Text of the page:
Suspended potash project top officials left Argentina following union threats
Top officials from the Brazilian mining company Vale which suspended a 6 billion dollars potash development project in Argentina left the country for Sao Paulo last Friday following “on instructions from the security department” of the corporation, according to reports in the Brazilian press.
Reports from O Estado de Sao Paulo and the financial newspaper Valor Economico indicate that the president of Vale in Argentina, Sergio Leite and another top official left Argentina based on a detailed report on “the prevalent exalted feelings and even unions’ threats“.
The Mendoza media speculates that this could be the reason for the absence of Leite to a conciliation meeting asked by the company and which was to take place last Friday morning at the Labour ministry in Buenos Aires.
On that day the Ministry of Labour enacted the compulsory conciliation four days after Vale announced the suspension of the potash project in Rio Colorado because of “macroeconomic conditions in the current context”.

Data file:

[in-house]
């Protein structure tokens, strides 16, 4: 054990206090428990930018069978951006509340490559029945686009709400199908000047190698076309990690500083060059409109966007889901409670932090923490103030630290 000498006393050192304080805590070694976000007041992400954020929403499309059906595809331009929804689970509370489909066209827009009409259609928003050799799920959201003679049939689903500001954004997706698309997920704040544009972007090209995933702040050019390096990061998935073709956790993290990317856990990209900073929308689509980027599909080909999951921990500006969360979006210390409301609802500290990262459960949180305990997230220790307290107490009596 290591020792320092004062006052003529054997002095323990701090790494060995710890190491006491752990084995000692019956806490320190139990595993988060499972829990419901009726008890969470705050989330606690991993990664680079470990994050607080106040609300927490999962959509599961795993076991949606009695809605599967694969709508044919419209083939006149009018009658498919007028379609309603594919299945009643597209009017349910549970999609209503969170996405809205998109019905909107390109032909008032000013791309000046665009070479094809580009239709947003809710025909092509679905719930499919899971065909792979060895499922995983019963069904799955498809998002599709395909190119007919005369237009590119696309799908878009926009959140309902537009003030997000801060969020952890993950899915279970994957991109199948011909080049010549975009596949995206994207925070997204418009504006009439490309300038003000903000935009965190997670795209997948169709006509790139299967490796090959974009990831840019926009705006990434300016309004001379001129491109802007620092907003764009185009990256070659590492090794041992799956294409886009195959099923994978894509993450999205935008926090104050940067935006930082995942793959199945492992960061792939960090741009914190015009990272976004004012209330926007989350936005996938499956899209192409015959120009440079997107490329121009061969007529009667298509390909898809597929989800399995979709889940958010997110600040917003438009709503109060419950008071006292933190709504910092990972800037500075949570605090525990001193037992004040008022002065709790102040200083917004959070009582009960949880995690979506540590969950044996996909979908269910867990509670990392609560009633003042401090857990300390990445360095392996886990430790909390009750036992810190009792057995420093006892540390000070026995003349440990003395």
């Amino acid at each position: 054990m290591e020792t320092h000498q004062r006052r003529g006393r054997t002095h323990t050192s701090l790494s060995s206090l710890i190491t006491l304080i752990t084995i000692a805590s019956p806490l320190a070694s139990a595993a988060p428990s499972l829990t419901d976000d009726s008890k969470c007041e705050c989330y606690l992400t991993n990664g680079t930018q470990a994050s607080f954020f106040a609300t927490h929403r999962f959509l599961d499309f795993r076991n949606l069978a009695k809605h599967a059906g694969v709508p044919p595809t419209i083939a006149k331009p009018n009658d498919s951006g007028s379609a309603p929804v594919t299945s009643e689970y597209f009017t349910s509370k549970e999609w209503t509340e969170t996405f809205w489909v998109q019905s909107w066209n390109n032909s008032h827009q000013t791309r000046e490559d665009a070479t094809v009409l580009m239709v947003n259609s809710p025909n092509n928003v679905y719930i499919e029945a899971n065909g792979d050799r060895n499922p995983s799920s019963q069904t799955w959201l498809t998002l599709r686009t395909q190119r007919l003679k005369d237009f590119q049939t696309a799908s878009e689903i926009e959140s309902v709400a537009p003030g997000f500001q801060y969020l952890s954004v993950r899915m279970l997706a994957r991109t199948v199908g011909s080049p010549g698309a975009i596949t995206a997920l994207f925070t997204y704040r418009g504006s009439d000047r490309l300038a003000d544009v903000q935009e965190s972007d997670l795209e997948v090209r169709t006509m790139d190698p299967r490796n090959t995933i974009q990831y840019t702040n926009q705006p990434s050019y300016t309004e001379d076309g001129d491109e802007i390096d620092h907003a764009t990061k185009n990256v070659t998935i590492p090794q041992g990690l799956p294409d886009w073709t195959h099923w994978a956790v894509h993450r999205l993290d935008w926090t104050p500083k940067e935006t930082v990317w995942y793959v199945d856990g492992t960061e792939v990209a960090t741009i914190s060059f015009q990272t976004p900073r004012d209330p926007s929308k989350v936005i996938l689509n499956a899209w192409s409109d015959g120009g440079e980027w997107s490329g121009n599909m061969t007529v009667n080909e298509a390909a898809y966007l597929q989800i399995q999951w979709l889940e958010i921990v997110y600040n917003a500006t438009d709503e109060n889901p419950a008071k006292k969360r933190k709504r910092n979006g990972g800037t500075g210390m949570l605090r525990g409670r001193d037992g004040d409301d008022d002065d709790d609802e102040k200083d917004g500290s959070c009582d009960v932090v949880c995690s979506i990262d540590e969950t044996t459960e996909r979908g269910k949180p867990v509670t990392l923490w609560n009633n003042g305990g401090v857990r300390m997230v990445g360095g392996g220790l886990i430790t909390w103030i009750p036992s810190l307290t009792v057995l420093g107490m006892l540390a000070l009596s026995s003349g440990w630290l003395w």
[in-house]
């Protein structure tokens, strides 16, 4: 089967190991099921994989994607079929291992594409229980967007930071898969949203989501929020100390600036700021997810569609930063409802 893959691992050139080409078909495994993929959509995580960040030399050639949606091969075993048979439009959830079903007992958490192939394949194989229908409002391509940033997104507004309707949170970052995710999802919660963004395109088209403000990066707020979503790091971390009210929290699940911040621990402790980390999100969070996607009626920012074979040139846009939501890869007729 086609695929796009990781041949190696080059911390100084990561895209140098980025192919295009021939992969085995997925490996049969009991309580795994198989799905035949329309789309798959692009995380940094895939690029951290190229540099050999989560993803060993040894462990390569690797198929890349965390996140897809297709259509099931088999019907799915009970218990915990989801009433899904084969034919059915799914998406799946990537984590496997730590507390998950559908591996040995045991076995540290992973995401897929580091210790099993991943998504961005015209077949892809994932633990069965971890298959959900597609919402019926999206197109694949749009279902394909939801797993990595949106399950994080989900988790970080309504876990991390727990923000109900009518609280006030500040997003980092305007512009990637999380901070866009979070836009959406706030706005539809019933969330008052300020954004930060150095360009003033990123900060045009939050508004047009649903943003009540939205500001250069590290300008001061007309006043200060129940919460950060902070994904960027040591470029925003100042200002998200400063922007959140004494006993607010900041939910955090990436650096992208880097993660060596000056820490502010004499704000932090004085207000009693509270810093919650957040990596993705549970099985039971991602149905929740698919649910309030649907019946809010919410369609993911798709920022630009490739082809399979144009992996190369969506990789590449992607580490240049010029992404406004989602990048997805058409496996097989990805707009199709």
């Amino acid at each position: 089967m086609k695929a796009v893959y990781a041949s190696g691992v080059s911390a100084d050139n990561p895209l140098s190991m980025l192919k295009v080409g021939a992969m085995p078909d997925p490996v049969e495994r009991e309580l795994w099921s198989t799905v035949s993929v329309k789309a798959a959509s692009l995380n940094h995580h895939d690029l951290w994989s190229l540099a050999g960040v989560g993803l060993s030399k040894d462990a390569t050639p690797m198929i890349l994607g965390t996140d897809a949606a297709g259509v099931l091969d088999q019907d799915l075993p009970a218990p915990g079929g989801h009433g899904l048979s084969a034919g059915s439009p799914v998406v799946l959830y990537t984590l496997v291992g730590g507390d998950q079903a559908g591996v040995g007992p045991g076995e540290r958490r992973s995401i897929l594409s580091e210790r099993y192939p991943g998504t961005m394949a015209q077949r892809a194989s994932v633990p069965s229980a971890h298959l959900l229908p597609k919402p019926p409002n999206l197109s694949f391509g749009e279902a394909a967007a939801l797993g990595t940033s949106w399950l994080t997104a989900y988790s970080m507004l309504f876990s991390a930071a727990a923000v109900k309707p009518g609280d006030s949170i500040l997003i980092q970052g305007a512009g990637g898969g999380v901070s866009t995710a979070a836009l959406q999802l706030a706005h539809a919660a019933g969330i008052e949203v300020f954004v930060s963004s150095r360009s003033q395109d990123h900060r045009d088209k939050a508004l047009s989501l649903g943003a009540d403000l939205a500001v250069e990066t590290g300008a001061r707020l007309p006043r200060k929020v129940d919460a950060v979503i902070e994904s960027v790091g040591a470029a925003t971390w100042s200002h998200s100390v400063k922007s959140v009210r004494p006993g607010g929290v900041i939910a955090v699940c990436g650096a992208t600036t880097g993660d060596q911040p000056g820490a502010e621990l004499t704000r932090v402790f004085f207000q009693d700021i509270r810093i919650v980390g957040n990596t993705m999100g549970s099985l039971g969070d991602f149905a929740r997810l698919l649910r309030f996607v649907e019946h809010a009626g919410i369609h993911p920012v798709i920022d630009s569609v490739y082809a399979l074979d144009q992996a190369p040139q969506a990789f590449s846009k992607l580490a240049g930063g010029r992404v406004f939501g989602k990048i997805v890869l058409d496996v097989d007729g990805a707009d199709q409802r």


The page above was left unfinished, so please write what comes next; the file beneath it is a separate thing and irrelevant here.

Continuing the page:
The Rio Colorado project is Argentina’s largest investment in years and besides developing the mine included a railway to a port especially built to ship the mineral. It would have made Argentina one of the world’s leading producers and exporters of potash which is used as potassium fertilizer for agriculture.
In Mendoza lawmakers belonging to the ruling coalition aligned with Cristina Fernandez presented a bill before the provincial legislative modifying labour rules incorporating new sanctions to companies that do not abide regulations such as banning them from bidding for government financed projects or registering as government suppliers.
Meanwhile Vale sources revealed that the company may try to develop other potash projects in Brazil and Canada: the options are Carnalita in the north-eastern state of Sergipe and the Kronau mine in Canada.
Brazil’s giant agriculture sector and one of the world’s main food exporters needs the potassium fertilizer. Currently it imports 90% of its potash needs from Canada, Jordan and Russia, and in Brazil’s long term planning it was counting with the Rio Colorado project.
Vale, the world’s No. 2 miner, said on March 11 the Rio Colorado project was no longer economically viable inn the current macroeconomic environment in Argentina but the Argentine government argues Vale is demanding unrealistic tax breaks for the project.
Vale, which considers the project suspended, has invested 2.2 billion dollars in Rio Colorado to date and has completed work on 40% of the mine, railway and port.
The company last year rented mining assets in Sergipe from state-run oil company Petrobras for a 30-year period with the goal of developing Carnalita, but has so far made little progress.
Vale’s former Chief Executive Murilo Ferreira said last August that Vale was reconsidering the Kronau project in Canada, which requires an investment of 3 billion dollars in its initial phase.